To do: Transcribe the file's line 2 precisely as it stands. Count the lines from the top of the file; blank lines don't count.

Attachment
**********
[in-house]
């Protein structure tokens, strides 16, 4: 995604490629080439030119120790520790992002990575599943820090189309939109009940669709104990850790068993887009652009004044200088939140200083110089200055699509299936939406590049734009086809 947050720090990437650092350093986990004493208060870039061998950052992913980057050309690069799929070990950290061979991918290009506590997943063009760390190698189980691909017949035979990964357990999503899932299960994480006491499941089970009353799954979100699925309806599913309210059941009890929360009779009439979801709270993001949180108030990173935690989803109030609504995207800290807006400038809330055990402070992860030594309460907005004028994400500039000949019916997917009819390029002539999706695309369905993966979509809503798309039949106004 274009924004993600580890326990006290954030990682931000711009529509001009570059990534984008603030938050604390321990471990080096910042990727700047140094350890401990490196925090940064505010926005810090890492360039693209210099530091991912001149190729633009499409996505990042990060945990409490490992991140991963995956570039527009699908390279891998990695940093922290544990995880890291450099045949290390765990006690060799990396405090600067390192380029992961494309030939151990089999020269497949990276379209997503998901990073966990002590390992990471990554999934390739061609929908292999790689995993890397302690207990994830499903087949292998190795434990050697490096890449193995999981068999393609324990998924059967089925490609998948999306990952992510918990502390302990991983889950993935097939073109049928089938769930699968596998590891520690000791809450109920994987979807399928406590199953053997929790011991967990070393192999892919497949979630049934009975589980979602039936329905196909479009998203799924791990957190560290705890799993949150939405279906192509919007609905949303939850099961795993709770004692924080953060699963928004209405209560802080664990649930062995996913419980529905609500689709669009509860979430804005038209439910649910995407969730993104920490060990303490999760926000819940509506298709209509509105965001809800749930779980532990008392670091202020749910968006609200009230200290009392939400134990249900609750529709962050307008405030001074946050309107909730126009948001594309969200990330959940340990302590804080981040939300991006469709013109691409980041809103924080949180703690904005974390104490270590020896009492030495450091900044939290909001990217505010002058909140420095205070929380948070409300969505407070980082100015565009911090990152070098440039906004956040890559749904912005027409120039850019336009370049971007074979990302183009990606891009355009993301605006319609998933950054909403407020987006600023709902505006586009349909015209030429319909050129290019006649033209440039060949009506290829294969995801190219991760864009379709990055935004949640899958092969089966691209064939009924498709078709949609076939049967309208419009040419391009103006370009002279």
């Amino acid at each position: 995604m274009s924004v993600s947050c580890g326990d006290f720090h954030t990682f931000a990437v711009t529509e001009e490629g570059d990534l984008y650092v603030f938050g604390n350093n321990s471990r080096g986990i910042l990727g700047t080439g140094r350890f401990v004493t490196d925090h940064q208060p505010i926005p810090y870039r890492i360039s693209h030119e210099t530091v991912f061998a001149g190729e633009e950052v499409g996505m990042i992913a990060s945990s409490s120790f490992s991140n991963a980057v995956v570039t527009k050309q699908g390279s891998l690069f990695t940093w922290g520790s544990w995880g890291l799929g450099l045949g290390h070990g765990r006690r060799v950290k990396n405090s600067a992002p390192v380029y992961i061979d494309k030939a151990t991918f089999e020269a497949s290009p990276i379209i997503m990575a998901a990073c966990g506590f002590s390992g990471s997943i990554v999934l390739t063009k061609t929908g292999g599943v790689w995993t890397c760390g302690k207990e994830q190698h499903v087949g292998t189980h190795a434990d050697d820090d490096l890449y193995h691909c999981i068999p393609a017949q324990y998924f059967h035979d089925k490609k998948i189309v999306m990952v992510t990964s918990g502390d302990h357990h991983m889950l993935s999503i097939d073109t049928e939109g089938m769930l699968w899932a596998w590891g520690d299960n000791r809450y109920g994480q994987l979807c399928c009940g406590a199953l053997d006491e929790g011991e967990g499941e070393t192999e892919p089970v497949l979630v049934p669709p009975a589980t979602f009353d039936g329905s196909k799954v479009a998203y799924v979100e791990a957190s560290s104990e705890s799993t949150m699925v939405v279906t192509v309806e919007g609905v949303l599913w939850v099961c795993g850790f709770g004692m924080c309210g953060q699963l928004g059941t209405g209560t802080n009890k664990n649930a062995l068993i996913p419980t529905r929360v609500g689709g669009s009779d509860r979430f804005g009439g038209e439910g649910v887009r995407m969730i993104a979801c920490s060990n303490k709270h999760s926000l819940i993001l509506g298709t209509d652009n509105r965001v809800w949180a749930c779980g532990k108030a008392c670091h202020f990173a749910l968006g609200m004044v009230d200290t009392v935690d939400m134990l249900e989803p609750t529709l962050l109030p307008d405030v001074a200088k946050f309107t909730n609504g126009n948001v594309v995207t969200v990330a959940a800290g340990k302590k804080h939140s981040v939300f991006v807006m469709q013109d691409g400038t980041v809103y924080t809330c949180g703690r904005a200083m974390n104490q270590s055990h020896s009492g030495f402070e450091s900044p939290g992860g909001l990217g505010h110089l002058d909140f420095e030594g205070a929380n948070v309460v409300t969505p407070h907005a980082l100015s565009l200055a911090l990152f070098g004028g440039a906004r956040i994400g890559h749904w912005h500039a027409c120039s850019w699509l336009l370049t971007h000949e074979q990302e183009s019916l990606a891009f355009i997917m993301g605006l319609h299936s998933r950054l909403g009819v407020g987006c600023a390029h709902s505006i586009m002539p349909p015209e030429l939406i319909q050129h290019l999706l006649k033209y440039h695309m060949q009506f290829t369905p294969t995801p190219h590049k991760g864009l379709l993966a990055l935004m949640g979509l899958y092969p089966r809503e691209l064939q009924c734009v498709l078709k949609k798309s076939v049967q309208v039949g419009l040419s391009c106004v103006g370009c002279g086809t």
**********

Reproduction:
């Protein structure tokens, strides 16, 4: 995604490629080439030119120790520790992002990575599943820090189309939109009940669709104990850790068993887009652009004044200088939140200083110089200055699509299936939406590049734009086809 947050720090990437650092350093986990004493208060870039061998950052992913980057050309690069799929070990950290061979991918290009506590997943063009760390190698189980691909017949035979990964357990999503899932299960994480006491499941089970009353799954979100699925309806599913309210059941009890929360009779009439979801709270993001949180108030990173935690989803109030609504995207800290807006400038809330055990402070992860030594309460907005004028994400500039000949019916997917009819390029002539999706695309369905993966979509809503798309039949106004 274009924004993600580890326990006290954030990682931000711009529509001009570059990534984008603030938050604390321990471990080096910042990727700047140094350890401990490196925090940064505010926005810090890492360039693209210099530091991912001149190729633009499409996505990042990060945990409490490992991140991963995956570039527009699908390279891998990695940093922290544990995880890291450099045949290390765990006690060799990396405090600067390192380029992961494309030939151990089999020269497949990276379209997503998901990073966990002590390992990471990554999934390739061609929908292999790689995993890397302690207990994830499903087949292998190795434990050697490096890449193995999981068999393609324990998924059967089925490609998948999306990952992510918990502390302990991983889950993935097939073109049928089938769930699968596998590891520690000791809450109920994987979807399928406590199953053997929790011991967990070393192999892919497949979630049934009975589980979602039936329905196909479009998203799924791990957190560290705890799993949150939405279906192509919007609905949303939850099961795993709770004692924080953060699963928004209405209560802080664990649930062995996913419980529905609500689709669009509860979430804005038209439910649910995407969730993104920490060990303490999760926000819940509506298709209509509105965001809800749930779980532990008392670091202020749910968006609200009230200290009392939400134990249900609750529709962050307008405030001074946050309107909730126009948001594309969200990330959940340990302590804080981040939300991006469709013109691409980041809103924080949180703690904005974390104490270590020896009492030495450091900044939290909001990217505010002058909140420095205070929380948070409300969505407070980082100015565009911090990152070098440039906004956040890559749904912005027409120039850019336009370049971007074979990302183009990606891009355009993301605006319609998933950054909403407020987006600023709902505006586009349909015209030429319909050129290019006649033209440039060949009506290829294969995801190219991760864009379709990055935004949640899958092969089966691209064939009924498709078709949609076939049967309208419009040419391009103006370009002279």